I am so excited to be a stop today on Samantha Verant’s blog tour for her latest memoir, How To Make A French Family. This delightfully delicious memoir of “love, food and faux pas” was a 5 star read for me.
Say bonjour to a whole new way of life!
Take one French widower, his two young kids, and drop a former city girl from Chicago into a small town in southwestern France. Shake vigorously...and voilà: a blended Franco-American family whose lives will all drastically change.
Floating on a cloud of newlywed bliss, Samantha couldn’t wait to move to France to begin her life withher new husband, Jean-Luc, and his two kids. But almost from the moment the plane touches down, Samantha realizes that there are a lot of things about her new home—including flea-bitten cats, grumpy teenagers, and language barriers—that she hadn’t counted on.
Struggling to feel at home and wondering when exactly her French fairy tale is going to start, Samantha starts to wonder if she really has what it takes to make it in la belle France. But when a second chance at love and life is on the line, giving up isn’t an option. How to Make a French Family is the heartwarming, sometimes hilarious story of the culture clashes and faux pas that, in the end, add up to one happy family.
The phrase “joie de vivre” kept crossing my mind as I read this charming, witty and at times, extremely tender memoir by the lovely Samantha Verant. Given a second chance at love at the age of 40, Samantha relocates from her home in America to the gorgeous French countryside with her new husband, Jean-Luc and his two children. While the fairy tale life of being whisked away to Europe by your prince charming and roaming the streets of Paris sounds incredibly romantic, the reality of the situation soon hit hard. Struggling with the language barrier, having no immediate support system to help her acclimate to her new surroundings and successfully navigating her new role as step mother are just some of the daunting challenges Samantha faced as she adjusted to her new life.
She also candidly opens up about the miscarriages that she suffered as she and Jean-Luc tried to have a child of their own. Imagine being oceans away from your mother and your girlfriends, and enduring such tragic losses. These chapters were heartbreaking to read and I just wanted to reach out and give her a hug. Her resiliency and resolve shine through the pages as she grieves her losses and heals. She and Jean-Luc share a passion for cooking and this is where they always return– to the kitchen. Mouth watering recipes can be found sprinkled throughout the book and I found myself wanting to pull up a chair and watch her work her culinary magic while sipping red wine from a very large glass.
This book was just a delight to read and I thought it was a wonderful testament to blended families. Samantha shows that with love, respect, and hard work you can take the ingredients given to you be life and make something truly extraordinary with it.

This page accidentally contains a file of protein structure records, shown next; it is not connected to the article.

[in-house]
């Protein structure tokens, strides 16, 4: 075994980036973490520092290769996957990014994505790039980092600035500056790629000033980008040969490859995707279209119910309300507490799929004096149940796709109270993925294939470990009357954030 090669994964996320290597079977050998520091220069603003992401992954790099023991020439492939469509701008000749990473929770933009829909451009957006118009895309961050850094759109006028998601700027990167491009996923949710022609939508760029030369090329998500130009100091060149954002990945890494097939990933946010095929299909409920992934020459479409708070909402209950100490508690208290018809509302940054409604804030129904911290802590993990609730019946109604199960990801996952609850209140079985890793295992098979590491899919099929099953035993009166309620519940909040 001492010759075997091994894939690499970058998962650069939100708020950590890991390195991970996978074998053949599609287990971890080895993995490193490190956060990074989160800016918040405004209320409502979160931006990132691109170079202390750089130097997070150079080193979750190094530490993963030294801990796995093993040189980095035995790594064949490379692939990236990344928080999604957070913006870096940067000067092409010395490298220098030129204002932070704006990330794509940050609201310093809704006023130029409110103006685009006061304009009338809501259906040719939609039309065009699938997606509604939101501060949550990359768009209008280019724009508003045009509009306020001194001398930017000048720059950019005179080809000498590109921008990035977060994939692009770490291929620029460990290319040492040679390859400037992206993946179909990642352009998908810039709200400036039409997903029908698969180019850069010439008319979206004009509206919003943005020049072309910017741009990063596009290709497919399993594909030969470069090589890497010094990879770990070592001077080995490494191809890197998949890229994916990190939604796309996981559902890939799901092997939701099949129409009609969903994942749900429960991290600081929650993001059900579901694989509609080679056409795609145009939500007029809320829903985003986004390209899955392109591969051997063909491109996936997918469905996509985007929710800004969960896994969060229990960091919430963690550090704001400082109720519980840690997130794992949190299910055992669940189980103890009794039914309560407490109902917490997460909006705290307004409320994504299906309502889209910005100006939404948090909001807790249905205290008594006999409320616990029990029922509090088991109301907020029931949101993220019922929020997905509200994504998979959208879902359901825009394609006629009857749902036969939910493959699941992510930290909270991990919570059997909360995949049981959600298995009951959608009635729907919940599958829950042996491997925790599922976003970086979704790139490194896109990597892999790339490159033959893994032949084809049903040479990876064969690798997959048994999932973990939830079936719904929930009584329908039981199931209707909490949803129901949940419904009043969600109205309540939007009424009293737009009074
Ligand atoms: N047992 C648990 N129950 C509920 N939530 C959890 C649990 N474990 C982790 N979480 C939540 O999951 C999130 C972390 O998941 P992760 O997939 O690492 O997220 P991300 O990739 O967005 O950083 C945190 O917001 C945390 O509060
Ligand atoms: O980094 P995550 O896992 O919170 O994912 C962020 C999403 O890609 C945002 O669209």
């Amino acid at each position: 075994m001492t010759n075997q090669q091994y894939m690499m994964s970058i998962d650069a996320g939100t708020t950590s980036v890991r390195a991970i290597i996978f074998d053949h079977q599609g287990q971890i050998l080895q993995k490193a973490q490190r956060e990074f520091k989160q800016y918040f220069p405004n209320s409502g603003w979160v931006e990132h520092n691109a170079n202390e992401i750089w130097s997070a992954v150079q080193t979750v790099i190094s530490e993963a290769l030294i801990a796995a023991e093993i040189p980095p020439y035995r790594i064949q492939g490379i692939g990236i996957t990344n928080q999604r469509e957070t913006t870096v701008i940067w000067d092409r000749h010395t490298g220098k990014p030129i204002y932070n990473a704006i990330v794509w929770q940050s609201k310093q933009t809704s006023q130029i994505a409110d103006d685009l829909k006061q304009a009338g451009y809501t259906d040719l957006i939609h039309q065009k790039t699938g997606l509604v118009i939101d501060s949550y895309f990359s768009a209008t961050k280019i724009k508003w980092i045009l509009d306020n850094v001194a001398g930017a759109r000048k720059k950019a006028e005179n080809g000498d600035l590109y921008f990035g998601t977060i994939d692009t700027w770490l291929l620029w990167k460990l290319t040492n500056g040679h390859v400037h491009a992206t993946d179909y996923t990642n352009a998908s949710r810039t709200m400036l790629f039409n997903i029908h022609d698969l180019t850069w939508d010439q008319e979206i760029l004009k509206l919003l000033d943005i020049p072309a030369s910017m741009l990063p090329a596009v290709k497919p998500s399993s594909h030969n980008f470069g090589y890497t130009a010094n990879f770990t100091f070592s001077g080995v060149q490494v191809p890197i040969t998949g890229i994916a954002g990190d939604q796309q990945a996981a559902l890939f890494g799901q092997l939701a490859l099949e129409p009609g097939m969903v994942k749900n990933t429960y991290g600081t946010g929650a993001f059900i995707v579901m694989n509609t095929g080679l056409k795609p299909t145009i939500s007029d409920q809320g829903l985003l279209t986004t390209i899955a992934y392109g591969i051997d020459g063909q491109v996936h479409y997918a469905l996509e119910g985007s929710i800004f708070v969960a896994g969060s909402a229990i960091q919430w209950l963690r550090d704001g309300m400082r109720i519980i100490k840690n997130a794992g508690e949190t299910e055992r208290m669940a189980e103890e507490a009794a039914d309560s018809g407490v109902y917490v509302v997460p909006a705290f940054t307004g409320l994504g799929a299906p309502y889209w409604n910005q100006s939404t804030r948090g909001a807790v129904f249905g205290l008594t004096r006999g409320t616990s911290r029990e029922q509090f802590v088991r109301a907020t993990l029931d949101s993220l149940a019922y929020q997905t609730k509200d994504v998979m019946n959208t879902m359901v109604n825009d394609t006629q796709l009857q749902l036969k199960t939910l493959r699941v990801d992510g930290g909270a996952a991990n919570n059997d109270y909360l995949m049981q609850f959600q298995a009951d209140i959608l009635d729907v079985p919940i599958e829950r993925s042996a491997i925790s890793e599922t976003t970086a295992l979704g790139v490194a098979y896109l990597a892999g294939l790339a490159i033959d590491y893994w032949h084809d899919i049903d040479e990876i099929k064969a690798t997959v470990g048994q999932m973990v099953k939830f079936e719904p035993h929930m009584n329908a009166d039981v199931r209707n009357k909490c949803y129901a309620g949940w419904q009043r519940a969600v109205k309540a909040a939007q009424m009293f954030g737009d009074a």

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Anytime I read a book in a span of 24 hours, I know it’s a winner. Such is the case with Claire Fuller’s Swimming Lessons…. a gorgeously written novel about the loss of identity, love and betrayal of the ugliest kind. Swimming Lessons is a heart-breaking family mystery surrounding the circumstances of the disappearance of Ingrid Coleman, who, twelve years ago, went out for a swim one afternoon and never returned. Her husband and two daughters are left behind to pick up the pieces and carry on with life-never knowing what really became of their mother. Did she drown? Did she leave? Why would she abandon her family? All is not what it seems, as the reader is taken back in time through a series of letters that Ingrid wrote to her husband Gil before she vanished. I love when a story flip flops between the past and the present, but that narrative can be very difficult to pull off. Fuller does it seamlessly and you find yourself deeply engrossed in the details of the Coleman marriage while also getting present day insight through the eyes of the two (now grown) daughters. Piece by scandalizing piece, Fuller provides snippets of what went wrong and why. My heart broke for Ingrid as she struggled to reconcile who she had now become with who she had wanted to be. It also broke for Flora and Nan, each assuming roles no child should have to at such a young age. I had quite a visceral reaction to Gil’s character. Bravo to Fuller for writing him so well that I had several instances throughout the story where I was hoping someone would punch him in the face and hold him accountable. This book is raw and powerfully written and I give it 5 fantastic stars. Thank you so much to Book of the Month Club for introducing me to this incredibly talented author. What a way to end 2016 for me! Claire Fuller you deserve all the success and accolades that this book will no doubt receive.